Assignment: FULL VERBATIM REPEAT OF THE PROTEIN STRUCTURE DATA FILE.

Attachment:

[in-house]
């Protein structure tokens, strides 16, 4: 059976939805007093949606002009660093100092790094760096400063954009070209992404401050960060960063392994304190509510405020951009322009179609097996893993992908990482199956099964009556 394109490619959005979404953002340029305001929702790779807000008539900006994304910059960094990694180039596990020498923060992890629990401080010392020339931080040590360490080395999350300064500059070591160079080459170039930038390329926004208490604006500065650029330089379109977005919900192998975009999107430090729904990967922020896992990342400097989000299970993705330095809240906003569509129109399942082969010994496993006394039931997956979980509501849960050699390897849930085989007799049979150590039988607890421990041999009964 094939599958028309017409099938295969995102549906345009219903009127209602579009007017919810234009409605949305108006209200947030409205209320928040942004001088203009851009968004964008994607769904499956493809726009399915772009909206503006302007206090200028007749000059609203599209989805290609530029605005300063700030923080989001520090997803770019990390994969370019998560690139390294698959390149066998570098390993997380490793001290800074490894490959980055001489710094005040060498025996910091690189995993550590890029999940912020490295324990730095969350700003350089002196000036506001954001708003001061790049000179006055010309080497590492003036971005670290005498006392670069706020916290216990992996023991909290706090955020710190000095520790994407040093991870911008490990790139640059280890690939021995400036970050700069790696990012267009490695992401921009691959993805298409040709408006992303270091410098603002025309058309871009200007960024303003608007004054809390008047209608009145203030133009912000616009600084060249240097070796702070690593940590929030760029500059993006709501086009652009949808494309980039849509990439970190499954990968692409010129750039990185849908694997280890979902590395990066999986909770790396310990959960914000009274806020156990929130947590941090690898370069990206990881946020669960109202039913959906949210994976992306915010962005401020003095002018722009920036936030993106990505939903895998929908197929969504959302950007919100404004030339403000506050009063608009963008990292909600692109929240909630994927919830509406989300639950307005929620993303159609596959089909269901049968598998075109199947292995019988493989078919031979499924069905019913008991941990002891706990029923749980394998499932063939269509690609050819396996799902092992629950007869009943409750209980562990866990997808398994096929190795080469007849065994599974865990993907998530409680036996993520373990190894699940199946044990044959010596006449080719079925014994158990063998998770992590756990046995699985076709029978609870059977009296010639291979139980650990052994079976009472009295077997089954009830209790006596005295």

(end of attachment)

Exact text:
[in-house]
């Protein structure tokens, strides 16, 4: 059976939805007093949606002009660093100092790094760096400063954009070209992404401050960060960063392994304190509510405020951009322009179609097996893993992908990482199956099964009556 394109490619959005979404953002340029305001929702790779807000008539900006994304910059960094990694180039596990020498923060992890629990401080010392020339931080040590360490080395999350300064500059070591160079080459170039930038390329926004208490604006500065650029330089379109977005919900192998975009999107430090729904990967922020896992990342400097989000299970993705330095809240906003569509129109399942082969010994496993006394039931997956979980509501849960050699390897849930085989007799049979150590039988607890421990041999009964 094939599958028309017409099938295969995102549906345009219903009127209602579009007017919810234009409605949305108006209200947030409205209320928040942004001088203009851009968004964008994607769904499956493809726009399915772009909206503006302007206090200028007749000059609203599209989805290609530029605005300063700030923080989001520090997803770019990390994969370019998560690139390294698959390149066998570098390993997380490793001290800074490894490959980055001489710094005040060498025996910091690189995993550590890029999940912020490295324990730095969350700003350089002196000036506001954001708003001061790049000179006055010309080497590492003036971005670290005498006392670069706020916290216990992996023991909290706090955020710190000095520790994407040093991870911008490990790139640059280890690939021995400036970050700069790696990012267009490695992401921009691959993805298409040709408006992303270091410098603002025309058309871009200007960024303003608007004054809390008047209608009145203030133009912000616009600084060249240097070796702070690593940590929030760029500059993006709501086009652009949808494309980039849509990439970190499954990968692409010129750039990185849908694997280890979902590395990066999986909770790396310990959960914000009274806020156990929130947590941090690898370069990206990881946020669960109202039913959906949210994976992306915010962005401020003095002018722009920036936030993106990505939903895998929908197929969504959302950007919100404004030339403000506050009063608009963008990292909600692109929240909630994927919830509406989300639950307005929620993303159609596959089909269901049968598998075109199947292995019988493989078919031979499924069905019913008991941990002891706990029923749980394998499932063939269509690609050819396996799902092992629950007869009943409750209980562990866990997808398994096929190795080469007849065994599974865990993907998530409680036996993520373990190894699940199946044990044959010596006449080719079925014994158990063998998770992590756990046995699985076709029978609870059977009296010639291979139980650990052994079976009472009295077997089954009830209790006596005295």